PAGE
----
On the evening of September the 26th, 1983, the actions, or possibly inactions, of a lieutenant colonel in the Soviet Air Defense Forces would change the course of history.
The man in question was Stanislav Petrov, who was on duty in the Soviet's nuclear early warning command centre.
Code-named 'Oko', meaning eye, it collated information from multiple satellites in geosynchronous orbits that endlessly monitored the skies for ballistic missiles carrying nuclear warheads on their way to attack the Soviet Union.
It would prove to be a fateful duty for Stanislav because shortly after midnight the computers in the station detected an American missile heading towards the Soviets.
It was and still is the policy of Russia to launch a second-strike attack, meaning that if Stanislav had reported the incident to his superiors they would have almost certainly retaliated with their own nuclear strike.
Stanislav had a decision to make. Should he alert his superiors or dismiss the attack as a false alarm?
In an act of incomparable bravery, he dismissed the missile and the subsequent four missiles that were to follow as malfunctions of the missile detection system.
He was right.
Years later the 'man who saved the world', when asked about what he did that night, simply said he 'did nothing'.
But if it had been another officer on duty would they have made that decision?
How many other near misses have happened that we don't know about? Could our protection from nuclear obliteration really be this fragile?
Listen to the fifth episode of 'Weapons That Changed The World' in full below...
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The United States was the first country to develop nuclear weapons. Russia followed soon after.
Between them, the two superpowers hold the vast majority of the world's nuclear weapons.
The paranoia of the Cold War, it would seem, may not be a thing of the past. But less powerful countries have also long had ambitions to hold nuclear weapons.
Much of the world fears Iran or North Korea developing them and the capability to deliver them.
The story of nuclear warfare arguably starts in 1789 with the discovery of the chemical element uranium.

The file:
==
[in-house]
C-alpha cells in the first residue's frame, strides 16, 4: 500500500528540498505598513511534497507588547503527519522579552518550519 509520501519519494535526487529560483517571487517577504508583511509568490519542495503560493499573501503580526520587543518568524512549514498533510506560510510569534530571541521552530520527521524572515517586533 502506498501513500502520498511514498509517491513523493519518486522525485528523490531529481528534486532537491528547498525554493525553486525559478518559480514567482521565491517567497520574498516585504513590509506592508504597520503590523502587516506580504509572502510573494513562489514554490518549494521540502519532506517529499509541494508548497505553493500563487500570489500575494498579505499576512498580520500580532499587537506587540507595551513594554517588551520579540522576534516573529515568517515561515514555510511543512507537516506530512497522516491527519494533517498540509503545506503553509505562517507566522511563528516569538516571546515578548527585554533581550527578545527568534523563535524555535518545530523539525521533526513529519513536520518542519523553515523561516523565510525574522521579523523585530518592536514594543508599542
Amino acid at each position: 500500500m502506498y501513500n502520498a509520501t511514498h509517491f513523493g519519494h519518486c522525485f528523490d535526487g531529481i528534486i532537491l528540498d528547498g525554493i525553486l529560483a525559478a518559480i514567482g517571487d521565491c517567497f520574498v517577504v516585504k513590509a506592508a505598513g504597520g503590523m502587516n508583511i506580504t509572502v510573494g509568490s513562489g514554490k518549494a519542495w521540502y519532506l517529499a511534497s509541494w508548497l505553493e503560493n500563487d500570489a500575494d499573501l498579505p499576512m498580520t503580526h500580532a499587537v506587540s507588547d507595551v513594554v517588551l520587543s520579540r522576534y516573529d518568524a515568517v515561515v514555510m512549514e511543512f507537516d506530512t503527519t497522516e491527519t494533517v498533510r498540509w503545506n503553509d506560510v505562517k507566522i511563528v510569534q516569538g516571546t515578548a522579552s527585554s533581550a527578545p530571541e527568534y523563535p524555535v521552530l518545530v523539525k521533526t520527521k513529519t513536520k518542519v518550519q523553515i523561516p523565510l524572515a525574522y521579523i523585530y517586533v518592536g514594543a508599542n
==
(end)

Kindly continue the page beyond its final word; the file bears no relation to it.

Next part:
But it wasn't until nearly 150 years later that nuclear fission was first achieved.
This is where the nucleus of an atom is split into smaller nuclei, producing a huge amount of energy - a concept which underpins all nuclear weapons.
Nuclear fusion, on the other hand, is where two or more nuclei fuse together.
This produces an enormous amount of binding energy - it's the process of fusion that that powers active stars.
These immensely powerful processes provide the science behind the technology of nuclear weapons.
Atom bombs - like those dropped on Hiroshima and Nagasaki - use conventional explosives to ignite nuclear fuel through the power of nuclear fission alone.
The Manhattan Project, led by the United States and supported by Canada and the UK, produced the first atomic bombs.
Physicist Robert Oppenheimer was the director of the Los Alamos Laboratory that designed the bombs.
On July 16, 1945, the US tested the first nuclear weapon, 'Trinity', in New Mexico. Around 425 people witnessed Trinity exploding with the power of around 20,000 tonnes of TNT.
Some civilians noticed the huge explosion and were fed a cover story about:
"A remotely-located ammunition magazine containing a considerable amount of high explosives and pyrotechnics exploding."
As the bomb exploded Oppenheimer would later describe how those around him reacted:
The world would never be the same again.
The uranium bomb dropped on Hiroshima killed more than 140,000 people within months.
Many more would later die from radiation-related illnesses. The heat explosion burnt the shadows of the dead into the pavements of the city.
A conservative estimate of deaths from the second bombing at Nagasaki is around 75,000.
Whether it was right to drop the bombs on Japan has been fiercely debated by historians and ethicists ever since.
Were the immediate and horrific deaths caused by the bombs outweighed by lives potentially saved in the long run by the quick end of the war?
Some historians say yes, while others have argued that Japan would have surrendered soon even without the use of the bombs.
The Japanese atrocities in the Second World War, including the widespread use of torture and testing of chemical weapons on prisoners, were horrendous but did they justify the use of atomic weapons?
Far more powerful weapons were just around the corner though. Soon afterwards more-advanced 'boosted', or 'layered' atomic bombs began being developed.